Until next time,

Michelle

Living in the WILD – lessons from afourytale

Living in the WILD – lessons from afourytale

School has started. Enough said. Am I right? Whether you have kids in school or not if you live in the U.S., school starting changes traffic patterns, moods and daily life all the way around. And since my brain cannot function without examining the minutiae of everything, it started spinning and I thought this was as good a time as any to share the lessons that I have learned lately. As always, hopefully this helps someone else out there in this great big universe feel a little more normal – even though there is no such thing – and also maybe sharing will help my mind to stop spinning.

Mean people are people who are hurting

People who hurt act out. 

Don’t start judging me already; I get that is a pretty logical statement. However, when violence strikes we aren’t really acting in a logical manner these days. Experience has taught me control is an illusion. We make choices based on the events that face us, and we can make good choices or bad, but life doesn’t change. That shit has been rough since the dawn of time. I mean there has always been violence, destruction, hate, and awful stuff in general.

We now have media everywhere we freaking look, so it seems so very overwhelming, but it isn’t different in itself. It really is same shit, different day. We have to start reacting to what happens to us better and also being better at proactively offering solutions before the problem hits. It isn’t an easy deal to solve; I get that. But just as violence stems from anger and pain; great change also comes from pain and reacting with love, patience, compassion, understanding. We are meant to share our stories.

Don’t get me wrong, when people are acting mean that is my biggest pet peeve. Rudeness crawls up my spine and causes me to throw up a little in my mouth every.single.time. I am human after all. As a human though, we are the starting point of change. That starts with compassion, sincerity, honesty, the giving of our time to others. These things can heal someone else. We must listen to one another’s story and whether we accept it as our truth or not, we need to hear each other and offer understanding. Only then can we start to really change things.

I recently watched Brené Brown speak about privilege so beautifully, I fear trying to even touch that topic without mentioning her description could not even do it justice. Privilege is something you are born with and do not have to earn; like finding people just like you on TV or finding a doll with your same color skin in any store you walk in. We as a people, we can change that.

Change is all based on reacting with compassion. We know better and should be making better choices. There is far more good in the world and those acting out right now fear the change that is coming. We got this people – good and compassion and faith – we got this. We always have. Don’t lose faith and continue to respond with an open heart, ear and mind and then change will come. We can heal one another one person at a time; one choice at a time; one compassionate action at a time.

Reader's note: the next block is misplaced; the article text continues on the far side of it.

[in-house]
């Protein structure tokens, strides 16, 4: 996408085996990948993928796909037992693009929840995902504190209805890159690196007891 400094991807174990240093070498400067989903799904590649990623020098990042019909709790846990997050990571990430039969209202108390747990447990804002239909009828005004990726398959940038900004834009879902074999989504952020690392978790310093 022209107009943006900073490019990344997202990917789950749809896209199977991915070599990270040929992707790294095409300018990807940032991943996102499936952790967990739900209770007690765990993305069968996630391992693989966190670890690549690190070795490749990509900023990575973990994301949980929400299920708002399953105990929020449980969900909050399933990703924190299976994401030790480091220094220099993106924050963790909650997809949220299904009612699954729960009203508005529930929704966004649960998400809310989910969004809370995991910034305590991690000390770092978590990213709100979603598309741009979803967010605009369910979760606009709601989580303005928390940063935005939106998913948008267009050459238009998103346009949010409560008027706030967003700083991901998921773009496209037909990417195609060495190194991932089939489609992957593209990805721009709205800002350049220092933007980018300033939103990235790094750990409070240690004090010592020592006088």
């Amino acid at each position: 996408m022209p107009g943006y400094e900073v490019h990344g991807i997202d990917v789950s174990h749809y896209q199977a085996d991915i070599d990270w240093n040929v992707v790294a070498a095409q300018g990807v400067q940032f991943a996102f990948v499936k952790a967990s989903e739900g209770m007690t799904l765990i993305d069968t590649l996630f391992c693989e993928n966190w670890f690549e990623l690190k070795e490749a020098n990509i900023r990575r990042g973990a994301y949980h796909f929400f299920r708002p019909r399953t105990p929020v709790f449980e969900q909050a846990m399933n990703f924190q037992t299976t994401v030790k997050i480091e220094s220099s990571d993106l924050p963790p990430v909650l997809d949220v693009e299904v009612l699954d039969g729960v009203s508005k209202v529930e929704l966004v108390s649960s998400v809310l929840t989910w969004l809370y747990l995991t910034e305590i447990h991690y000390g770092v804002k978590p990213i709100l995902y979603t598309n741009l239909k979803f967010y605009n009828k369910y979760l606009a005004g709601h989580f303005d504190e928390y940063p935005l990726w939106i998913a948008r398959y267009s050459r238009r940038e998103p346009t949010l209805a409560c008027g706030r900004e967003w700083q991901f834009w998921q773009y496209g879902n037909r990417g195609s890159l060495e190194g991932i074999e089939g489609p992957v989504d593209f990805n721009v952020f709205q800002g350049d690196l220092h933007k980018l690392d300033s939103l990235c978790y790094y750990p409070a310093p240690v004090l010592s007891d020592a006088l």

Like the size of your lifeLike the size of your life.

Some people choose big and lately that seems to be what our society is preaching and delivering. I choose simple. I choose small town everyday simple life. Simple, quiet beauty fills me up. I like the size of my life. I like it so much I am constantly trying to slow it down so I can soak it up with every fiber of my being. Somehow that never seems to work out; like sand it keeps slipping through my fingers.

There are advantages to playing small. Not many people write this down or preach it. Setting out each day to be a good human and do the simple, necessary things without a lot of hoopla; there is some real good in that. Doing what needs to be done every day without shouting look at me or tweeting it; instagram-ing it; Facebook-ing it; there is fullness in just the doing an act in and of itself.

Being who you are and doing the right thing when no one is looking means so much more than shouting it from the roof top. Choosing small, real simple life is wholesome stuff. It gives you time to really connect to those important to you. That is what really matters. The simple pleasures of homemade lemonade, family time, the view, and little love notes. Making a difference one person at a time in your every day ordinary life. I choose small. I choose simple. But whatever you choose; just like the size of your life.

Truth isKids keep it real.

This one is just what it is. Kids see things simply and say what they feel. Mythirteen-year-old has told me twice in the past three months two things that have profoundly changed the way I look at things. It isn’t that no one has said this to me before, but it is the simplicity with how and when kids say things that just rock your world.

I had been worrying about work stuff and change and as I tuck my son in at night he says,”You know mom, all that stuff you have been talking about lately it really isn’t big stuff that matters. It is really kind of small stuff that shouldn’t bother you at all.” Well take that slap in the face! Yikes! He was right. That shifted my focus lickety-split.